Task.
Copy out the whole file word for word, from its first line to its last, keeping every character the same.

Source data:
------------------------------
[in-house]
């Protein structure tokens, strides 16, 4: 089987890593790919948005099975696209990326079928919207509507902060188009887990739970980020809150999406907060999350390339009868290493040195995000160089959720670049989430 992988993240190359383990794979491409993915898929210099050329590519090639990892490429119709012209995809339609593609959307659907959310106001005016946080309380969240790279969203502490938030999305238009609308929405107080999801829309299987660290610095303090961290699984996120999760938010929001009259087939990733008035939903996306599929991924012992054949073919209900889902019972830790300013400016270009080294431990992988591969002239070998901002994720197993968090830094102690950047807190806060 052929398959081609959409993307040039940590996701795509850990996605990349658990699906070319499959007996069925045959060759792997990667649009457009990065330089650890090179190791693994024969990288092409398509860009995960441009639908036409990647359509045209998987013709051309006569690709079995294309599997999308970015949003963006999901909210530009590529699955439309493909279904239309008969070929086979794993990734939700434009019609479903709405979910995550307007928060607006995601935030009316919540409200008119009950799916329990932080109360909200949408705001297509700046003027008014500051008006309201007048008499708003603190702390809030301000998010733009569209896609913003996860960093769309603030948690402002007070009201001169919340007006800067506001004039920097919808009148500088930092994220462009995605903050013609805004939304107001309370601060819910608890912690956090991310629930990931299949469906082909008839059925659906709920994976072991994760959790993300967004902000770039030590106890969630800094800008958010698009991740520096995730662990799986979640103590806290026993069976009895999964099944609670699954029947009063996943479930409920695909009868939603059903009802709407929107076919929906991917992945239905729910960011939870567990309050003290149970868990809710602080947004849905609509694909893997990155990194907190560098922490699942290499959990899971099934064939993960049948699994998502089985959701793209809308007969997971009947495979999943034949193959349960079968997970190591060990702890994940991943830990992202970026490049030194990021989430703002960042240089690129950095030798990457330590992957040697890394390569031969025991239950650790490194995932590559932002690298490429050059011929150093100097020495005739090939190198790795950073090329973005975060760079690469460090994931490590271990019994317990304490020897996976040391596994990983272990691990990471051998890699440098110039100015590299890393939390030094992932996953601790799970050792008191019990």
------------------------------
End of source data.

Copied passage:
[in-house]
């Protein structure tokens, strides 16, 4: 089987890593790919948005099975696209990326079928919207509507902060188009887990739970980020809150999406907060999350390339009868290493040195995000160089959720670049989430 992988993240190359383990794979491409993915898929210099050329590519090639990892490429119709012209995809339609593609959307659907959310106001005016946080309380969240790279969203502490938030999305238009609308929405107080999801829309299987660290610095303090961290699984996120999760938010929001009259087939990733008035939903996306599929991924012992054949073919209900889902019972830790300013400016270009080294431990992988591969002239070998901002994720197993968090830094102690950047807190806060 052929398959081609959409993307040039940590996701795509850990996605990349658990699906070319499959007996069925045959060759792997990667649009457009990065330089650890090179190791693994024969990288092409398509860009995960441009639908036409990647359509045209998987013709051309006569690709079995294309599997999308970015949003963006999901909210530009590529699955439309493909279904239309008969070929086979794993990734939700434009019609479903709405979910995550307007928060607006995601935030009316919540409200008119009950799916329990932080109360909200949408705001297509700046003027008014500051008006309201007048008499708003603190702390809030301000998010733009569209896609913003996860960093769309603030948690402002007070009201001169919340007006800067506001004039920097919808009148500088930092994220462009995605903050013609805004939304107001309370601060819910608890912690956090991310629930990931299949469906082909008839059925659906709920994976072991994760959790993300967004902000770039030590106890969630800094800008958010698009991740520096995730662990799986979640103590806290026993069976009895999964099944609670699954029947009063996943479930409920695909009868939603059903009802709407929107076919929906991917992945239905729910960011939870567990309050003290149970868990809710602080947004849905609509694909893997990155990194907190560098922490699942290499959990899971099934064939993960049948699994998502089985959701793209809308007969997971009947495979999943034949193959349960079968997970190591060990702890994940991943830990992202970026490049030194990021989430703002960042240089690129950095030798990457330590992957040697890394390569031969025991239950650790490194995932590559932002690298490429050059011929150093100097020495005739090939190198790795950073090329973005975060760079690469460090994931490590271990019994317990304490020897996976040391596994990983272990691990990471051998890699440098110039100015590299890393939390030094992932996953601790799970050792008191019990």